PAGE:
Our guest speaker was not so interested in continuing that conversation, since he explained all his feelings to the highly influencial local audience towards ever cooling mutual cooperation expectations in future.

It is my feeling that we should all understand that it is too distant to expect anything for investment or further cooperation opportunities from the others, and we should work hard, and depend and trust ourselves in order to stand firm, and survive at this very difficult geography.

Your comments are always welcome!!


I can guess which ambassador you're talking about.
Denying the U.S. passage during the Iraq operation was a big strategic and tactical mistake for which they will make you pay through the nose in the coming years. The fickle U.S. foreign policy has now shifted to alliance with the Kurds and the new satellite states in the area, and is aiming at downgrading Turkey's strategic and economic importance. A U.S.-backed Independent Kurdistan is a virtual reality. You have played into the hands of the game designed by, you know who.

Transforming Turkey from a secular state into a controllable, moderate Islamic Republic was an idea hatched in Washington 15 years ago. This is now being successfully used as an excuse both by Europe and the U.S. to further the plans of creating Europe's Mexico, a buffer state betwen The West and the Islamic World, a second-class client at the whim and the mercy of The West. Yes, you are now too Islamic to be European, and too anti-American to deserve consideration as an investment haven. Islam, a deified form of Medieval Communism, is incompatible with the West's capitalistic values. Islamic countries are doomed to economic extinction unless they have a resource that can be exploited by the West. As we all know, Saudi Arabia's GNP would be zilch if they did not have oil, and who would ever invest in an Islamic desert kingdom?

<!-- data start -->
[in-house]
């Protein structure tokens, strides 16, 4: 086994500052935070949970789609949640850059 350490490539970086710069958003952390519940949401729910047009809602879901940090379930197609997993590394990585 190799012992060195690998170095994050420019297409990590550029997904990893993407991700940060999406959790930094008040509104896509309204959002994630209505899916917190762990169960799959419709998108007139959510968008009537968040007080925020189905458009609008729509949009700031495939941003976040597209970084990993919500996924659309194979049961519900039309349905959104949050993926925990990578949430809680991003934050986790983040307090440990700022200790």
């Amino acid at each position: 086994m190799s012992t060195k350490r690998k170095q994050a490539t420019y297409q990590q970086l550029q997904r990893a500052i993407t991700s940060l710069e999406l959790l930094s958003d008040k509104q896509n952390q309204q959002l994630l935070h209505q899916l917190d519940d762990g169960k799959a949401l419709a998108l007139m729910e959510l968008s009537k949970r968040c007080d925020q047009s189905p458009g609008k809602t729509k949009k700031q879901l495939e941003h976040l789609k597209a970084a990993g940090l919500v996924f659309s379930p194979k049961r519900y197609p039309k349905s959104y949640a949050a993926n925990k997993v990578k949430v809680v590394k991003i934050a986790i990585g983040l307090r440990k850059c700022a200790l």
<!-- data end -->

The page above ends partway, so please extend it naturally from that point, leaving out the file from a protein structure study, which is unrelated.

Americans have traditionally invested in countries where political stability is guarded under the force of arms if necessary, and they don't really expect foreigners to fall for their own rhetoric about democracy, etc. A reliable military government is always preferable for them to a wishy washy democracy, especially one where the fundamental national consensus has not been achieved.

Even a few weeks before the Iraqi operation your diplomats did not believe the U.S. would invade Iraq. That's a serious lack of foresight. They had no idea how the Americans think. The same can be said for the U.S., but they hold the cards. You have no professional political lobby in Washington to speak of, and no economic lobby at all. The Bush Dynasty takes loyalty very seriously, and they take things personally, but decision making in Washington is still a complex process. Things can change, but it takes salesmanship, a word that Turks generally do not understand. That's your biggest problem. Best Regards
Ata Guven, Vancouver, Canada